U.S. stock exchange-traded funds (ETFs) pushed higher on Friday as encouraging economic signs overcame rising inflation data and disappointing technology results, but finished the week slightly down.
- Gold futures climbed Friday to close at a record $1,486 an ounce, up 0.8% for the week, with silver hitting its highest level in over three decades, as inflation concerns buoyed investment demand for the precious metals. "Gold prices remain supported on the back of its appeal as a hedge against inflation, amidst emerging inflationary concerns in the U.S., Europe and China," analysts at ICICI Bank wrote in a note to clients. The day's settlement price beat out the previous record close of $1,474.10 an ounce seen a week ago. Silver prices have rallied almost 38% year to date. They marked a gain of 4.8% for the week after closing last Friday at $40.61. "We view upside inflation risks as more likely than positive growth shocks in the U.S.," analysts at Deutsche Bank wrote in a weekly report issued Friday. "This should mean that when the [Federal Reserve] eventually tightens monetary policy, it will not derail the rally in precious metals." The SPDR Gold Shares ETF
(NYSE: GLD)gained almost 1% on Friday.
- Oil rose on Friday, with Brent crude surging past $123 a barrel, as improving U.S. consumer confidence and industrial production eased concerns about rising fuel costs. Concerns about the impact of pricey fuel on the economic recovery and consumption hit prices earlier in the week, knocking Brent off 32-month highs. It had risen over $126 a barrel on expectations the conflict in Libya would lead to a prolonged disruption of the OPEC nations' supplies. A U.S. government report showed underlying inflation pressures remained contained in March, while a survey showed April consumer sentiment rose more than expected. Investors have been concerned higher energy and food costs would slow consumer spending. Oil prices have "pushed ahead" of supply and demand fundamentals and near-term downside risk has risen after prices climbed to "exceptionally high levels," Goldman told clients in the latest note, while it maintained its outlook for rising oil prices over a longer, 12-month horizon, on growing global fuel demand. The ProShares Ultra DB-UBS Crude Oil ETF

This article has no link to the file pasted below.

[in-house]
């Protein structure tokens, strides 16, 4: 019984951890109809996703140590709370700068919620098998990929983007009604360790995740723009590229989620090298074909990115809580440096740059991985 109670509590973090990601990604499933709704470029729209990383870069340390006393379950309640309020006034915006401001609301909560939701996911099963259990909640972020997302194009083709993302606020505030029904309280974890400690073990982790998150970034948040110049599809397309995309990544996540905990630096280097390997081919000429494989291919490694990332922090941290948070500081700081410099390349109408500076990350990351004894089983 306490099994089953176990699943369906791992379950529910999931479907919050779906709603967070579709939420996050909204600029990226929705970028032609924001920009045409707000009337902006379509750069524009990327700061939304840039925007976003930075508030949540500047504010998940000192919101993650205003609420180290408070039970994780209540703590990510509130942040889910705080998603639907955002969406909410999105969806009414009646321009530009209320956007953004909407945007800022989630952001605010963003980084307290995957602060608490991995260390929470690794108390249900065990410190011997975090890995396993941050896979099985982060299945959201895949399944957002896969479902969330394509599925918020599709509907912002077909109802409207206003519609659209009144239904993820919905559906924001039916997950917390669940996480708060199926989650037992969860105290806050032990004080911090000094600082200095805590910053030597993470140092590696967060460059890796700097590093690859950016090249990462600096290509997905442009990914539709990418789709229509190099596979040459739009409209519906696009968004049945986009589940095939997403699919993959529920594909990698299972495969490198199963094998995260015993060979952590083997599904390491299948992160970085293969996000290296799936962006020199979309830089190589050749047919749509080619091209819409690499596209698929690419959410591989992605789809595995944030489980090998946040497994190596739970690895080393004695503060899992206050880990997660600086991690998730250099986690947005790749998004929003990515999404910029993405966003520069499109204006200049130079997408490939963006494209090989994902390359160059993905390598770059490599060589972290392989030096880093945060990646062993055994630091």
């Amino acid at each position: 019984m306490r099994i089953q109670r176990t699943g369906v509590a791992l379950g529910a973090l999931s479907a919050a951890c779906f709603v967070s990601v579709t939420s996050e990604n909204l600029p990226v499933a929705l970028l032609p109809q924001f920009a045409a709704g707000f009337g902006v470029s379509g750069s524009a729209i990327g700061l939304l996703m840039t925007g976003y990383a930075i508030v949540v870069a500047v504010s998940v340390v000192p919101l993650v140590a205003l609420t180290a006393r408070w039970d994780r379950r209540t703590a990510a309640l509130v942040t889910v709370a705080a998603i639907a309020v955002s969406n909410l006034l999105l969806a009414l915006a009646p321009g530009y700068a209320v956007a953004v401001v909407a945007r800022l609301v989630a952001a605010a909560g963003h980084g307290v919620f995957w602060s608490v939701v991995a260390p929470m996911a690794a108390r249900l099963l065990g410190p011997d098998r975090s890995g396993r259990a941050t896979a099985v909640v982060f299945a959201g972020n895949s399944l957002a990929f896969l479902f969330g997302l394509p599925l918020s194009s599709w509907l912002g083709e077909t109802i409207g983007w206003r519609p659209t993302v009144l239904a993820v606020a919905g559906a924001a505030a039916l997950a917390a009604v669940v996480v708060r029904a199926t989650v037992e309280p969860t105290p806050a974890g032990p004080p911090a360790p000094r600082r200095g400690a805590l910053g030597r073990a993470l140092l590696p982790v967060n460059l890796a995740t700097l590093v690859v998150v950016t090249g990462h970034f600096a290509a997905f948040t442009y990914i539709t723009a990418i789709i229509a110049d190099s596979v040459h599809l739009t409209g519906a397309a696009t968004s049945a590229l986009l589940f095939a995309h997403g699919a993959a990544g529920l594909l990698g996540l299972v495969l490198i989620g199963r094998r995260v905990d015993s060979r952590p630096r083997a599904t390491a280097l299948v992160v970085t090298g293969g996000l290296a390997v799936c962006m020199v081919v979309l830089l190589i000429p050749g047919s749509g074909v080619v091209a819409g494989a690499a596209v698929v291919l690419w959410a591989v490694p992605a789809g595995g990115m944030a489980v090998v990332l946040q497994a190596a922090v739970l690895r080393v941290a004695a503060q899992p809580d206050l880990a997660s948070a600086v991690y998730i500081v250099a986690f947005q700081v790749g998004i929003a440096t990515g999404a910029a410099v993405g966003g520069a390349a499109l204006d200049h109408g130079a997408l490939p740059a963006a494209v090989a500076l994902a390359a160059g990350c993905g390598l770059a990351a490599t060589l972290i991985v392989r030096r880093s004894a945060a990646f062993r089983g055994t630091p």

(NYSE: UCO)surged almost 2% Friday.
- Technology shares had a difficult week. Google
(Nasdaq: GOOG)highlighted weaker trading in tech stocks Friday as the Internet giant's shares fell 7% following first-quarter earnings that fell short of Wall Street estimates. Technology stocks also slipped on Thursday, as shares of Intel (Nasdaq: INTC), Hewlett-Packard (NYSE: HPQ), and Microsoft (Nasdaq: MSFT)declined on news of a weakening personal-computer market. On Wednesday, both IDC and Gartner reported a decline in first-quarter PC shipments because of weaker consumer demand and the rise of tablets. Meanwhile, Barclays Capital lowered its fiscal third-quarter revenue target for Microsoft, saying the PC data "underscores persistent headwinds that Microsoft's Windows business is likely to face in coming quarters, chiefly a maturing PC market but more ominously share erosion to new form factors such as tablets and smartphones." The Technology Sector Select SPDR ETF (NYSE: XLK)ended flat on Friday.
Gregory A. Clay contributed to this article.
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